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Building the Old Time Religion: Women Evangelists in the Progressive Era.

Building the Old Time Religion: Women Evangelists in the Progressive Era. By Priscilla Pope-Levison. (New York, NY: New York University Press, 2014. Pp. ix, 270. $49.00.)

The author of this book seeks to fill the gap between the female evangelical itinerants of the antebellum period and the followers of Aimee Semple McPherson. She connects these two groups by examining twenty-four women evangelists who built religious institutions in the Progressive Era. These were some of the first women in mainline Christianity to lead mixed-gender institutions. Largely made up of women connected to the Holiness movement, Priscilla Pope-Levison focuses on four kinds of institutions that they created: evangelistic organizations, new denominations, religious training schools, and rescue homes and missions. She argues that these institutions became one of the primary expressions of American Christianity in the Progressive Era.

One of the best examples of female-led religious institution building in the Progressive Era was the evangelistic meeting. Although the revivals of Billy Sunday are well known, Pope-Levison wants to recover the Catholic Truth Guild and the Women's Christian Temperance Union. Women ran all aspects of these organizations, from the planning of the meetings and collection of offerings to the giving of altar calls. Pope-Levison argues that these revivals were indistinguishable from the male-led Gospel meetings of the turn of the twentieth century with one important difference. The women leading these evangelistic revivals had to deal with all of the same material concerns that organizing evangelistic meetings presented their male counterparts, but they also had to manage the home front. Taking care of children, supporting their spouses, and overseeing domestic affairs all had to be organized alongside commitments to their new religious institutions.

The churches and denominations founded by these female evangelists fit comfortably within the growth of voluntary associations during the Progressive Era. Explicitly connecting the efforts of women like Alma White and Mary Tate to Jane Addams and Hull House, Pope-Levison argues that these women gathered converts, formed multiple churches into denominations, demanded financial support, required discipleship, and held close control over all aspects of the churches' organization. This unfettered authority often came at a cost. Not ignoring the warts of these evangelists, Pope-Levison examines how their institutional decisions often resulted in domestic strife or personal loss.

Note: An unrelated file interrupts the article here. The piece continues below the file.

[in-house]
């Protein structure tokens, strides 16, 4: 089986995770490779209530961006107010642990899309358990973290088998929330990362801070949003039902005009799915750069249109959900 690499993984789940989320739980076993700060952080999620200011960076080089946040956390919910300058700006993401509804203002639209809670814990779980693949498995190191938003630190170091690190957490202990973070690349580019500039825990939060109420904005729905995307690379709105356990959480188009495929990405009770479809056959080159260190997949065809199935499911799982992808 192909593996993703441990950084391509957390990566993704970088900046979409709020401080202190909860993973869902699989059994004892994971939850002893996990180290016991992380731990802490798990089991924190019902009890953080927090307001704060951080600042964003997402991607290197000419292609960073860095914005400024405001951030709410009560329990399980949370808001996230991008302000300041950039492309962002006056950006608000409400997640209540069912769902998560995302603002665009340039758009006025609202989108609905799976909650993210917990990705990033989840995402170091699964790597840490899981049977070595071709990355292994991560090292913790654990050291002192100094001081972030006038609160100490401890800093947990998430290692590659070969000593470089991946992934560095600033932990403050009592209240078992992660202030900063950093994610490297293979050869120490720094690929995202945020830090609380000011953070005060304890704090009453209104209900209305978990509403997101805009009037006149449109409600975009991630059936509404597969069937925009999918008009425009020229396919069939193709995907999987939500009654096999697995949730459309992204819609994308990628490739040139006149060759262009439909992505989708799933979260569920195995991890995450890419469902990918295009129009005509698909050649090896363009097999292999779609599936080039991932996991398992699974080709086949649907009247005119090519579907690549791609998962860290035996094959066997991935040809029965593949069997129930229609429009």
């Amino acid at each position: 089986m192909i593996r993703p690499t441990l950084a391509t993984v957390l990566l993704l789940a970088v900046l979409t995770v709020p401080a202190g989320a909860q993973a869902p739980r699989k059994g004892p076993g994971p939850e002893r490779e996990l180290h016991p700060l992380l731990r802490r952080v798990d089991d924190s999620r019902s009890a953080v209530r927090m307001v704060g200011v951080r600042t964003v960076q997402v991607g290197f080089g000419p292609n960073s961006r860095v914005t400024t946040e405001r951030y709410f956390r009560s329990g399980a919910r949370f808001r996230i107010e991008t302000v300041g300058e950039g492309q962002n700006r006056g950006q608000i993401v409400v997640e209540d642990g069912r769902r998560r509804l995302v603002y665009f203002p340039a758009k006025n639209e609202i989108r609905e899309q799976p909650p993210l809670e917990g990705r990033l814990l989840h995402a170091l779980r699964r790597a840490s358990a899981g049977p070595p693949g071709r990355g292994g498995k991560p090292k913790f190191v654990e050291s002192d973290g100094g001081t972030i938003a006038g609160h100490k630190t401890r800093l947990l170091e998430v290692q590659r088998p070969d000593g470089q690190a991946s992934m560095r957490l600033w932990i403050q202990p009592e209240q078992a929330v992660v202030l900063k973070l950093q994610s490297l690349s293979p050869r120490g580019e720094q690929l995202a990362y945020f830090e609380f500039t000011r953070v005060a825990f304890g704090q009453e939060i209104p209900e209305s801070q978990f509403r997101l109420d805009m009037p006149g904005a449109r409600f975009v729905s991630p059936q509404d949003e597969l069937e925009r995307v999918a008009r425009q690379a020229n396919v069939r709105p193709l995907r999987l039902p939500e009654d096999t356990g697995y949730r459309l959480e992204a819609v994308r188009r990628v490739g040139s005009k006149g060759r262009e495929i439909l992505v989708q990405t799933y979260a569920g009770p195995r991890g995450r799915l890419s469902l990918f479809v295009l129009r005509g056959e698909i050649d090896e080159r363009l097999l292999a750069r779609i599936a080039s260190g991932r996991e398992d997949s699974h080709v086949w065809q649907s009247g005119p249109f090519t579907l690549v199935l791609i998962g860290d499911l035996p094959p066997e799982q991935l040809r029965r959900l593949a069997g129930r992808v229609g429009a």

Besides worship-driven institutions, Pope-Levison examines the creation of religious training schools and rescue homes. Founded and established by women, coeducational religious schools appealed to people with little formal schooling. At these institutions of learning, students acquired both Biblical and vocational training. Attending to the domestic sphere showed how these women evangelists used maternal rhetoric to call for the sanctification of one's entire life. Pope-Levison sees their efforts to form rescue homes for orphans and prostitutes in the context of Progressive Era settlement houses. Infused with Social Gospel theology, humanitarianism became a way to attract the least of society to hear the Gospel.

Pope-Levison wants her subjects to represent Progressive Era Christianity. The fact that most of her women came from the Holiness movement may temper this claim, but her rich and detailed history of these religious institutions has brought to life an understudied set of female evangelists who had a significant influence on American religious history by building lasting but sometimes forgotten religious organizations.

Nathaniel H. Wiewora

University of Delaware
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Author:Wiewora, Nathaniel H.
Publication:The Historian
Article Type:Book review
Date:Dec 22, 2015
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